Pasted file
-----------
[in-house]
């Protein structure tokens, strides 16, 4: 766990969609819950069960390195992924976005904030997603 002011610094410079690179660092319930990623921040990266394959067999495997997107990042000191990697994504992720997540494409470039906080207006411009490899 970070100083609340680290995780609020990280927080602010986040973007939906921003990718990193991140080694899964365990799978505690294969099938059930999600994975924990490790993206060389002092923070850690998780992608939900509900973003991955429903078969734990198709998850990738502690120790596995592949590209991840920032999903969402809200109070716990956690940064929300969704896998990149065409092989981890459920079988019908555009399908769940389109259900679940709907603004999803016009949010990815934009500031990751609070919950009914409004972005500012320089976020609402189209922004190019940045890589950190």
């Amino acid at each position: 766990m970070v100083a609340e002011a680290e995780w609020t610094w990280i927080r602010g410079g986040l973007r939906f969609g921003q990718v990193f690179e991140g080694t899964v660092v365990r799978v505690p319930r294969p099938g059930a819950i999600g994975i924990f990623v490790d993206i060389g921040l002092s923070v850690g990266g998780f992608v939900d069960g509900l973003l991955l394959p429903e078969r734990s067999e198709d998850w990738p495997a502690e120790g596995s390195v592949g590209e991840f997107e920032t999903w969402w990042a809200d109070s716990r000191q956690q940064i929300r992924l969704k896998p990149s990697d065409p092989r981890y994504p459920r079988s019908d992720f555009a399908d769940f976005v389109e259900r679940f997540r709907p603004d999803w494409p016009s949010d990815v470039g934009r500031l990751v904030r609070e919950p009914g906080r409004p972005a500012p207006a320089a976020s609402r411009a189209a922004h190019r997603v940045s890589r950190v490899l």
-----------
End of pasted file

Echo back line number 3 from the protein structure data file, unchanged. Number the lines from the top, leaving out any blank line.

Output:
């Amino acid at each position: 766990m970070v100083a609340e002011a680290e995780w609020t610094w990280i927080r602010g410079g986040l973007r939906f969609g921003q990718v990193f690179e991140g080694t899964v660092v365990r799978v505690p319930r294969p099938g059930a819950i999600g994975i924990f990623v490790d993206i060389g921040l002092s923070v850690g990266g998780f992608v939900d069960g509900l973003l991955l394959p429903e078969r734990s067999e198709d998850w990738p495997a502690e120790g596995s390195v592949g590209e991840f997107e920032t999903w969402w990042a809200d109070s716990r000191q956690q940064i929300r992924l969704k896998p990149s990697d065409p092989r981890y994504p459920r079988s019908d992720f555009a399908d769940f976005v389109e259900r679940f997540r709907p603004d999803w494409p016009s949010d990815v470039g934009r500031l990751v904030r609070e919950p009914g906080r409004p972005a500012p207006a320089a976020s609402r411009a189209a922004h190019r997603v940045s890589r950190v490899l």